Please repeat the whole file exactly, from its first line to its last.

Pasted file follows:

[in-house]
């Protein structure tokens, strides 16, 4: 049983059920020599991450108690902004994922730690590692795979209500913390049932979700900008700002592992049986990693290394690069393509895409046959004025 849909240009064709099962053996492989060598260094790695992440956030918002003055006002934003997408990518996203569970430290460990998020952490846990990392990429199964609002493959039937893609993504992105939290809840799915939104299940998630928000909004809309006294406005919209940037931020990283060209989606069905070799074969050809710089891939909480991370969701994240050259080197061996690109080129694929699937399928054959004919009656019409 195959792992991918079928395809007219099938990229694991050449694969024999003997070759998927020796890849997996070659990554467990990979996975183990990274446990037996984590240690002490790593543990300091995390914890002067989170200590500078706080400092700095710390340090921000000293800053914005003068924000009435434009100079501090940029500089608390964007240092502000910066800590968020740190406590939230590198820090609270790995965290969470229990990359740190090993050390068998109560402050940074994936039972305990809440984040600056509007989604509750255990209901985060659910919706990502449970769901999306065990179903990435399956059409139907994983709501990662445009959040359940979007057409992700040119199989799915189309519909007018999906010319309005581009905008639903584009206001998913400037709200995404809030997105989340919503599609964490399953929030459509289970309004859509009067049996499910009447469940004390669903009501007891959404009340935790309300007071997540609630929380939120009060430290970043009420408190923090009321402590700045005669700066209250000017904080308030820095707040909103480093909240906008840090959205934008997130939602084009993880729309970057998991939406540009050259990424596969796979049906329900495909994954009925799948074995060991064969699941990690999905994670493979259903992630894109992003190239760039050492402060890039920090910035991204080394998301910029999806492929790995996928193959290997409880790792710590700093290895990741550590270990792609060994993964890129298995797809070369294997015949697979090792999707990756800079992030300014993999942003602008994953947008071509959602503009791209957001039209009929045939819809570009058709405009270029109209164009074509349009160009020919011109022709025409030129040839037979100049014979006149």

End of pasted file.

[in-house]
């Protein structure tokens, strides 16, 4: 049983059920020599991450108690902004994922730690590692795979209500913390049932979700900008700002592992049986990693290394690069393509895409046959004025 849909240009064709099962053996492989060598260094790695992440956030918002003055006002934003997408990518996203569970430290460990998020952490846990990392990429199964609002493959039937893609993504992105939290809840799915939104299940998630928000909004809309006294406005919209940037931020990283060209989606069905070799074969050809710089891939909480991370969701994240050259080197061996690109080129694929699937399928054959004919009656019409 195959792992991918079928395809007219099938990229694991050449694969024999003997070759998927020796890849997996070659990554467990990979996975183990990274446990037996984590240690002490790593543990300091995390914890002067989170200590500078706080400092700095710390340090921000000293800053914005003068924000009435434009100079501090940029500089608390964007240092502000910066800590968020740190406590939230590198820090609270790995965290969470229990990359740190090993050390068998109560402050940074994936039972305990809440984040600056509007989604509750255990209901985060659910919706990502449970769901999306065990179903990435399956059409139907994983709501990662445009959040359940979007057409992700040119199989799915189309519909007018999906010319309005581009905008639903584009206001998913400037709200995404809030997105989340919503599609964490399953929030459509289970309004859509009067049996499910009447469940004390669903009501007891959404009340935790309300007071997540609630929380939120009060430290970043009420408190923090009321402590700045005669700066209250000017904080308030820095707040909103480093909240906008840090959205934008997130939602084009993880729309970057998991939406540009050259990424596969796979049906329900495909994954009925799948074995060991064969699941990690999905994670493979259903992630894109992003190239760039050492402060890039920090910035991204080394998301910029999806492929790995996928193959290997409880790792710590700093290895990741550590270990792609060994993964890129298995797809070369294997015949697979090792999707990756800079992030300014993999942003602008994953947008071509959602503009791209957001039209009929045939819809570009058709405009270029109209164009074509349009160009020919011109022709025409030129040839037979100049014979006149």